Book Review: Hold Me Like a Breath by Tiffany Schmidt

Book: Hold Me Like a Breath
Author: Tiffany Schmidt
Published: 2015
Source: review copy from publisher via NetGalley

Penelope Landlow is a Mafia princess, the daughter of one of the most successful organ traffickers in the country. But she's shielded from the business because of her illness, an autoimmune disorder that means she bruises at the barest touch. Wrapped up in cotton wool and sheltered from the world, she chafes at her restrictions and dreams of escaping to New York City and being allowed to love Garrett Ward, her brother Carter's bodyguard.

When Carter is murdered, apparently by the rival Zhu family, Penelope's world is rocked to its foundations. But when her parents are slaughtered, just as she's planning to run away with
Garrett, that world is shattered beyond hope of repair. Spirited away to New York City, without Garrett, she finds only loneliness in the city she's longed for.

Then she meets Char. Still in hiding, she gives him a fake name and discovers unexpected freedom in the role of Maeve. Maeve isn't sick. Maeve has never so much as heard of organized crime. Maeve is free to create her own life. But Penelope Landlow's dangerous life is waiting to suck her back in.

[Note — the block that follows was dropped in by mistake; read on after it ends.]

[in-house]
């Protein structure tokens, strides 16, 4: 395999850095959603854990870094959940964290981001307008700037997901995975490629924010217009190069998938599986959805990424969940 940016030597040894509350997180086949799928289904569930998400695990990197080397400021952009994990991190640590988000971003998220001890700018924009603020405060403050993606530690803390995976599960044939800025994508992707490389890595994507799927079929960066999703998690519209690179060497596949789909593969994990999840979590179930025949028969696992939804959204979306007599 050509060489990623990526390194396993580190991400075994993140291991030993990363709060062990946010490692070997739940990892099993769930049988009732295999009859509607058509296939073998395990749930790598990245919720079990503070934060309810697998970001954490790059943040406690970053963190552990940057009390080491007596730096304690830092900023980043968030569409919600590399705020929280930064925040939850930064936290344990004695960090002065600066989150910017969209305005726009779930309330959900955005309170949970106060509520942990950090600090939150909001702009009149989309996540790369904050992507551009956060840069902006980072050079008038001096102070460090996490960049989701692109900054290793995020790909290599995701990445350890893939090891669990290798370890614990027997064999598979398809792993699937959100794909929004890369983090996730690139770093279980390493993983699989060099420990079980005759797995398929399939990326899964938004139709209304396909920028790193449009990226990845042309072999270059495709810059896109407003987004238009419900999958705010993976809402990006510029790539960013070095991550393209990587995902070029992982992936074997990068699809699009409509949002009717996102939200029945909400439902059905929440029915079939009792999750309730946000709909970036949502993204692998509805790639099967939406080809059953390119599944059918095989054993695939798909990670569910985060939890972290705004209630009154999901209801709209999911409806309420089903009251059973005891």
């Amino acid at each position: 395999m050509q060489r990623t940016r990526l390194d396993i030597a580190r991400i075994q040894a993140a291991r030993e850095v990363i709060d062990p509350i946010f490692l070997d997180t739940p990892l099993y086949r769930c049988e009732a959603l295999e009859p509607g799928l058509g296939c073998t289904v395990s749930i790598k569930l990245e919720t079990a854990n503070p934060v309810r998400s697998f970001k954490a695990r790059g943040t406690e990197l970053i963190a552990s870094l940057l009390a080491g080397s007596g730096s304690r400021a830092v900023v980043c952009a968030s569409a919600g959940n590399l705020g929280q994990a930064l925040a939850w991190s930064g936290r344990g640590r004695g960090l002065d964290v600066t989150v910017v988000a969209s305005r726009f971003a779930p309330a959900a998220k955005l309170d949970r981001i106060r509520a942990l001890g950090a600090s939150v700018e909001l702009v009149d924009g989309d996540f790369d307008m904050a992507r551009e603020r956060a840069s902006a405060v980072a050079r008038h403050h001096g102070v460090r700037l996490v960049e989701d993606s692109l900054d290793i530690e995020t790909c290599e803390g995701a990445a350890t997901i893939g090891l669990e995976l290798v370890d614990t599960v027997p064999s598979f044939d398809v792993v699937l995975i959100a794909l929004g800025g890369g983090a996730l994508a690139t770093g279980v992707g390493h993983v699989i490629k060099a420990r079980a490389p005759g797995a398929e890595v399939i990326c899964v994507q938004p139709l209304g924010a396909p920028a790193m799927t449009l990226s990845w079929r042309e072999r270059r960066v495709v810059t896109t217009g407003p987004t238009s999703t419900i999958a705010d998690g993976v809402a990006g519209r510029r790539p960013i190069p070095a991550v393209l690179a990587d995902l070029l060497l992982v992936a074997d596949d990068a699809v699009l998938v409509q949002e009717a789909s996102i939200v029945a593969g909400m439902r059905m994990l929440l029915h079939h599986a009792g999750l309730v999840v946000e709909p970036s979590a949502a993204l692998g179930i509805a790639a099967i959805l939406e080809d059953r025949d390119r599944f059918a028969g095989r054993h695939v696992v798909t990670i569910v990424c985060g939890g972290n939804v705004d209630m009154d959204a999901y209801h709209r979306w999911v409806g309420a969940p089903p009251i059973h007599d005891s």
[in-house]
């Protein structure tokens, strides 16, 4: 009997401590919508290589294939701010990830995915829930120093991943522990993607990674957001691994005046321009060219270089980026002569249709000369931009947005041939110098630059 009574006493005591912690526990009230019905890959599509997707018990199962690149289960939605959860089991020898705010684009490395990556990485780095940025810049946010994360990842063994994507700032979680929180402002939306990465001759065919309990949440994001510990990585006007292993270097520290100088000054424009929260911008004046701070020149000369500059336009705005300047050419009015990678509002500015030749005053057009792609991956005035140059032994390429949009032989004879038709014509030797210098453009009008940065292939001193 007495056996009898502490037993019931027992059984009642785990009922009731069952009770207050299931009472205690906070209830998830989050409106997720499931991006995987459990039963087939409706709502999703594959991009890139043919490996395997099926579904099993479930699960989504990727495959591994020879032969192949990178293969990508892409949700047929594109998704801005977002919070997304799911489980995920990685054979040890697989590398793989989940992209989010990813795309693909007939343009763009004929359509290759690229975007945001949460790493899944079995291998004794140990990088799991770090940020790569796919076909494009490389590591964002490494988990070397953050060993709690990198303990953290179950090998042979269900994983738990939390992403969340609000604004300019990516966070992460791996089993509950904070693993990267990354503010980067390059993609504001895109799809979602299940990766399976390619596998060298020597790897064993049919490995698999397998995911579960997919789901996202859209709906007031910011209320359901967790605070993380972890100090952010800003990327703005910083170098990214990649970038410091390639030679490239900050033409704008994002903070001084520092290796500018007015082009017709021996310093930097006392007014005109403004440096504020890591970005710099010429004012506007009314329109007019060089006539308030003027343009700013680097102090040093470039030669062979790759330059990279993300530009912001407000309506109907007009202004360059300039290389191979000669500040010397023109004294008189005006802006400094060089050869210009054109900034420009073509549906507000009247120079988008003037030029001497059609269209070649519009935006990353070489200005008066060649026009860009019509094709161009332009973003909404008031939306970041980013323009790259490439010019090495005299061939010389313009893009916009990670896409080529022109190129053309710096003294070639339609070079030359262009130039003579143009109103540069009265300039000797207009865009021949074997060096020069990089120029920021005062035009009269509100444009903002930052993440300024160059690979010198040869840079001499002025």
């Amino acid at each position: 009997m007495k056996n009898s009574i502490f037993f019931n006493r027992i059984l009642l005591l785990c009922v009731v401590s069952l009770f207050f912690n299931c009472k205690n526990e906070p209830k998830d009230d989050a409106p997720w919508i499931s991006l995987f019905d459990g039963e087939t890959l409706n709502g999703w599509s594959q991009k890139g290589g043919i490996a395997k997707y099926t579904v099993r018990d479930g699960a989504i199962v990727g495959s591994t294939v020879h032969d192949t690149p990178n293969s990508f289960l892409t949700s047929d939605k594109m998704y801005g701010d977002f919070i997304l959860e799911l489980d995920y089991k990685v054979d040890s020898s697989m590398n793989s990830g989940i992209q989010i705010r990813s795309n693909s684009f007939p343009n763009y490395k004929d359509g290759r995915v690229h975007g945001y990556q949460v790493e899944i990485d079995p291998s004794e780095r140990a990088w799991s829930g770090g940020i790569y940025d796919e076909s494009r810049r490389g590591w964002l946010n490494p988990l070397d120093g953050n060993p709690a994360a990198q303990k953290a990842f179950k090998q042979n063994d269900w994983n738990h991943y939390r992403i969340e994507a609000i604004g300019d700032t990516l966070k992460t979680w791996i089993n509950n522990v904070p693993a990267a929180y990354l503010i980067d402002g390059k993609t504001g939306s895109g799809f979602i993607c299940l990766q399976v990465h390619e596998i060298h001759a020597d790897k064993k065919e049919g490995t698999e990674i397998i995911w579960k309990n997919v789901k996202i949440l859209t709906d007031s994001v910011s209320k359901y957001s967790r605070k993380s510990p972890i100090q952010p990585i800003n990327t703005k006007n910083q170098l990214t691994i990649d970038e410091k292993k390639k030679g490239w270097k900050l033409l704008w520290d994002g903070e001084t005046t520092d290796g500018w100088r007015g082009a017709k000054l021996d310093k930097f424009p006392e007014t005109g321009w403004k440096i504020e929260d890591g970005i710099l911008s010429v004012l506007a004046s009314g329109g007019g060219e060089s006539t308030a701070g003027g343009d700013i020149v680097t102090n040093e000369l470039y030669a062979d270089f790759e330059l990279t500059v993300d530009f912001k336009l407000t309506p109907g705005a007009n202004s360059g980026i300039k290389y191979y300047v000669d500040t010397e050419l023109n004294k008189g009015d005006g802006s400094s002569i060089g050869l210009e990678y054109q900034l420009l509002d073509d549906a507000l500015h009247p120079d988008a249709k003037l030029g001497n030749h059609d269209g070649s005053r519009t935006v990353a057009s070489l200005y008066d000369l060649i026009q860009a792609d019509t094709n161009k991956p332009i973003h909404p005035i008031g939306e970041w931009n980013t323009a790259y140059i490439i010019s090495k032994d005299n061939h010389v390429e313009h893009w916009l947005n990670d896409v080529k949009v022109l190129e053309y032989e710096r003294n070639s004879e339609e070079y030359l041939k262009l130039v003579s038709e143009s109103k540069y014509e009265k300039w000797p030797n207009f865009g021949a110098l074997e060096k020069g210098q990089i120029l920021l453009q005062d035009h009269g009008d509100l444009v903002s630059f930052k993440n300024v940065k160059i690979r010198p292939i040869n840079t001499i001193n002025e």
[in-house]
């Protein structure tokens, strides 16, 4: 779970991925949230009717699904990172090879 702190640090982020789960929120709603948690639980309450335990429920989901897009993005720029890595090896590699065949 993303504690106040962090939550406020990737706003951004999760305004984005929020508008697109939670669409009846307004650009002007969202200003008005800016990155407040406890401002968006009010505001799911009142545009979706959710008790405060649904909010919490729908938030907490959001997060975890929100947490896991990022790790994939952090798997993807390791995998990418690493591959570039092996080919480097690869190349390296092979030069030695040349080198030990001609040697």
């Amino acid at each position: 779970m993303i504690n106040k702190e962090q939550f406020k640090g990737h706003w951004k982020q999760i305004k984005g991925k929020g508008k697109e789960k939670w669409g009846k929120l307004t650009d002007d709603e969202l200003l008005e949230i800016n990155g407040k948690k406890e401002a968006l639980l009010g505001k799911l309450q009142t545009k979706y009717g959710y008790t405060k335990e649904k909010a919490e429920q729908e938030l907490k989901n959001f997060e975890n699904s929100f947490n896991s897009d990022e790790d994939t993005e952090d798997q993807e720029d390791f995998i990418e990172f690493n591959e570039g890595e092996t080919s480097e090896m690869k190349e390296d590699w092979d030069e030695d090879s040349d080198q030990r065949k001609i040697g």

This book took a long time to get started. Schmidt spends a considerable number of pages on setting up Penelope's pampered, confining life and her longings for something more. I almost put it down, but things picked up around the 1/3rd mark and after that I was glued to the pages - especially once I figured out that the rather dull Garrett wasn't actually the love interest.

In fact, I was heartened to realize that while Penelope falls in love with somebody else, Char is a secondary character at best. This is Penelope's story, through and through - how she moves from being an overprotected, fearful, and naive girl to a young woman willing to take risks for herself and the people she loves.

My favorite part? Penelope doesn't get magically cured of her autoimmune disorder. Instead, she learns how to manage it, how to live with it instead of allowing it to define her. A harrowing sequence late in the novel leaves her black and blue from head to foot, quite literally, but you can tell it's all worth it.